InterferenceBarriers to effective communication are usually under the direct control of the instructor.However, interference is made up of factors that are outside the direct control of the instructor:physiological, environmental, and psychological interference. To communicate effectively, theinstructor should consider the effects of these factors. Physiological interferenceis any biological problem that may inhibit symbol reception, such ashearing loss, injury or physical illness. These, and other physiological factors, can inhibitcommunication because the student is not comfortable. The instructor must adapt thepresentation to allow the student to feel better about the situation and be more receptive to newideas. Adaptation could be as simple as putting off a lesson until the student is over an illness.Another accommodation could be the use of a seat cushion to allow a student to sit properly inthe airplane. Environmental interferenceis caused by external physical conditions. One example of this isthe noise level found in many light aircraft. Noise not only impairs the communication process,but also can result in long- term damage to hearing. One solution to this problem is the use ofheadphones and an intercom system. If an intercom system is not available, a good solution is theuse of earplugs. It has been shown that in addition to protecting hearing, use of earplugs actuallyclarifies speaker output. Psychological interferenceis a product of how the instructor and student feel at the time thecommunication process is occurring. If either instructor or student is not committed to thecommunication process, communication is impaired. Fear of the situation or mistrust betweenthe instructor and student could severely inhibit the flow of information. Developing Communication SkillsPage 18of 24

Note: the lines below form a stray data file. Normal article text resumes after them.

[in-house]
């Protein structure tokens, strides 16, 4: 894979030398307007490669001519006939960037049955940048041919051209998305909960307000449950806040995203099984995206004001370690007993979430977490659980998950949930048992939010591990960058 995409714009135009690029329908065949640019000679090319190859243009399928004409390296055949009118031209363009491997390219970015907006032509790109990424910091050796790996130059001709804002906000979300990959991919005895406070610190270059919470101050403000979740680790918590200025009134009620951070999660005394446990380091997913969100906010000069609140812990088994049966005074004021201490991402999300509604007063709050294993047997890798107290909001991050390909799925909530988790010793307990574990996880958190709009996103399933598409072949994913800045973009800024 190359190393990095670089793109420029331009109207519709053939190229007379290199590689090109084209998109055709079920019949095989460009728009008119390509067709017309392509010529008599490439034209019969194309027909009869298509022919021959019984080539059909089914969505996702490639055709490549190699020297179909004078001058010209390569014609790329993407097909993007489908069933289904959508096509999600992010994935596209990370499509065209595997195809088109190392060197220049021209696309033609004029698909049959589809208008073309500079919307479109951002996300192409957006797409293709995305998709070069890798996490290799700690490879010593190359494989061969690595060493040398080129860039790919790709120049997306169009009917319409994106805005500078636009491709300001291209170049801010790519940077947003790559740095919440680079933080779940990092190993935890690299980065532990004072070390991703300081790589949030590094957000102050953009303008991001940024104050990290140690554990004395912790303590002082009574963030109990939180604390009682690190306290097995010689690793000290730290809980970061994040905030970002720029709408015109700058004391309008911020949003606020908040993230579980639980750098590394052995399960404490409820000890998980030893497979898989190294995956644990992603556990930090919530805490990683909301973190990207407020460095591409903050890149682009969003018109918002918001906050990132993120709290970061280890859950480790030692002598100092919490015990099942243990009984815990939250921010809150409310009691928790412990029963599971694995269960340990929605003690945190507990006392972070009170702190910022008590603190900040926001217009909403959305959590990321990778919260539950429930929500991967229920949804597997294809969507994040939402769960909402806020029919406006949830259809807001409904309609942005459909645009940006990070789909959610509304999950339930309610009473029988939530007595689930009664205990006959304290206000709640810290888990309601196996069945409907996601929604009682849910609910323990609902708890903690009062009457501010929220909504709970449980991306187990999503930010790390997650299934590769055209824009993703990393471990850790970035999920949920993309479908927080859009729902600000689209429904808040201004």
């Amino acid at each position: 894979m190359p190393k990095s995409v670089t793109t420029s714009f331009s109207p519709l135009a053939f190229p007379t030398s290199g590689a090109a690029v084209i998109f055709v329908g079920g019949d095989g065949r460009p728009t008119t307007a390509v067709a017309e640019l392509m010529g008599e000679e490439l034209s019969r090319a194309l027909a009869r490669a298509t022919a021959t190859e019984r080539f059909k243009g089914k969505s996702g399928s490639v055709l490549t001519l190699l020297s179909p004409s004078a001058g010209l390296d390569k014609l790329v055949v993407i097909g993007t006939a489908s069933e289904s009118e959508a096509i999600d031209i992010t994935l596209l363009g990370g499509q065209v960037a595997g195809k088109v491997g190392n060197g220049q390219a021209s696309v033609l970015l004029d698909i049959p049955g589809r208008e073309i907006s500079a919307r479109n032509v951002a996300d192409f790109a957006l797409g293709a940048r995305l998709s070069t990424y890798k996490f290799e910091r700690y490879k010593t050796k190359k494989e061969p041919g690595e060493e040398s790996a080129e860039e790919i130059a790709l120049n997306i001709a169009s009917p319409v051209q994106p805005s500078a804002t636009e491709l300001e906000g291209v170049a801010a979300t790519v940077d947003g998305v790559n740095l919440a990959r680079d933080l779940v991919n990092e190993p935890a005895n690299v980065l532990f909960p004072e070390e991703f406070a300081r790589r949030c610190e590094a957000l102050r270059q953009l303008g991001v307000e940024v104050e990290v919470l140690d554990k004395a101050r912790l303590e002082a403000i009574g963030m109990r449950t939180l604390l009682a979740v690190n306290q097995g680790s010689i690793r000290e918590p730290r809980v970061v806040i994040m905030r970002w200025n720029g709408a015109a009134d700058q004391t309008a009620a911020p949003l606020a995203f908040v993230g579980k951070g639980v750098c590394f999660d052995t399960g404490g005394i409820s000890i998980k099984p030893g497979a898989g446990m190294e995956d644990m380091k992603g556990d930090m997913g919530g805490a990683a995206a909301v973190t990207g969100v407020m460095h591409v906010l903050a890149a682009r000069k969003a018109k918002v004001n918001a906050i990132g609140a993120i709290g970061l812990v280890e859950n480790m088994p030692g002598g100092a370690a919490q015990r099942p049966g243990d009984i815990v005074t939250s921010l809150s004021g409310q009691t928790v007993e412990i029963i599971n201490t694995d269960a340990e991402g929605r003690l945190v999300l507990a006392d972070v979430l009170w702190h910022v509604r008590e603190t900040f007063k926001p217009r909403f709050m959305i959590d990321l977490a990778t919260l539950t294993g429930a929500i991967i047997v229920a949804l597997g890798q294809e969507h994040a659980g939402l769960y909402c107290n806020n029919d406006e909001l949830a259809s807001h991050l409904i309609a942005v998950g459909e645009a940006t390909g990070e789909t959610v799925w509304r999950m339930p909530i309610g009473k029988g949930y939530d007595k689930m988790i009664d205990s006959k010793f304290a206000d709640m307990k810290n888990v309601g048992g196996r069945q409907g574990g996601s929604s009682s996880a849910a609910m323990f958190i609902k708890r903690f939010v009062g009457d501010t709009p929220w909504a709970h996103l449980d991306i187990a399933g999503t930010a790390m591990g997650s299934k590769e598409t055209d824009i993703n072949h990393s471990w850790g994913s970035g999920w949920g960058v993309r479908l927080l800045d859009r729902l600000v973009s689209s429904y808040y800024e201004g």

Communication skills must be developed; they do not occur automatically. The ability toeffectively communicate stems from experience. The experience of instructional communicationbegins with role playing during the training to be an instructor, continues during the actualinstruction and is enhanced by additional training. Role PlayingExperience in instructional communication comes from actually doing it. This is learned in thebeginning by way of role playing during the instructor's initial training. A new instructor can tryout different instructional techniques with an assigned instructor in the case of a flight instructorapplicant, or with a mentor or supervisor in the case of a maintenance instructor. A new instructoris more likely to find a comfortable style of communication in an environment that is notthreatening. For a prospective flight instructor, this might take the form of conducting a practiceground training session. The new instructor is naturally most concerned about developing flightinstruction skills. But it also is essential that he or she develop good ground instructional skills toprepare students for what is to transpire in the air.